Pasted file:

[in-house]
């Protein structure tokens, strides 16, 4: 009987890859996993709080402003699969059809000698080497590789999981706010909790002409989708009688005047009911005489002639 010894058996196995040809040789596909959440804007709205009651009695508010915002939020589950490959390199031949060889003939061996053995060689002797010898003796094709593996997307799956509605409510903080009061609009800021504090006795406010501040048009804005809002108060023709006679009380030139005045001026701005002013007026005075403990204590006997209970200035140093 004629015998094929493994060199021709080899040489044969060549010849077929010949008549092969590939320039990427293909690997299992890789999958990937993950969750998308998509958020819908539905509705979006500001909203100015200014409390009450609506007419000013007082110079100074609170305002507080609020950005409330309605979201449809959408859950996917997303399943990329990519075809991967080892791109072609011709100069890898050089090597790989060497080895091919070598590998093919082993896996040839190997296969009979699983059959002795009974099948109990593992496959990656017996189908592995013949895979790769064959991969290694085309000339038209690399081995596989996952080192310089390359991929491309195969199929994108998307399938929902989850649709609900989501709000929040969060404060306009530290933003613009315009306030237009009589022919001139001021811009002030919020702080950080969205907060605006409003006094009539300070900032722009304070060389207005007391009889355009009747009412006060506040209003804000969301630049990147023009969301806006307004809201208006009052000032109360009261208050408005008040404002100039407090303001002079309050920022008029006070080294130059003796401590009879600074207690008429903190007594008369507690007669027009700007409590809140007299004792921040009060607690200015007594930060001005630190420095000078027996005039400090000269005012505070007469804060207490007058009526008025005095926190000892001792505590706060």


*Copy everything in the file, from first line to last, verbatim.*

[in-house]
């Protein structure tokens, strides 16, 4: 009987890859996993709080402003699969059809000698080497590789999981706010909790002409989708009688005047009911005489002639 010894058996196995040809040789596909959440804007709205009651009695508010915002939020589950490959390199031949060889003939061996053995060689002797010898003796094709593996997307799956509605409510903080009061609009800021504090006795406010501040048009804005809002108060023709006679009380030139005045001026701005002013007026005075403990204590006997209970200035140093 004629015998094929493994060199021709080899040489044969060549010849077929010949008549092969590939320039990427293909690997299992890789999958990937993950969750998308998509958020819908539905509705979006500001909203100015200014409390009450609506007419000013007082110079100074609170305002507080609020950005409330309605979201449809959408859950996917997303399943990329990519075809991967080892791109072609011709100069890898050089090597790989060497080895091919070598590998093919082993896996040839190997296969009979699983059959002795009974099948109990593992496959990656017996189908592995013949895979790769064959991969290694085309000339038209690399081995596989996952080192310089390359991929491309195969199929994108998307399938929902989850649709609900989501709000929040969060404060306009530290933003613009315009306030237009009589022919001139001021811009002030919020702080950080969205907060605006409003006094009539300070900032722009304070060389207005007391009889355009009747009412006060506040209003804000969301630049990147023009969301806006307004809201208006009052000032109360009261208050408005008040404002100039407090303001002079309050920022008029006070080294130059003796401590009879600074207690008429903190007594008369507690007669027009700007409590809140007299004792921040009060607690200015007594930060001005630190420095000078027996005039400090000269005012505070007469804060207490007058009526008025005095926190000892001792505590706060």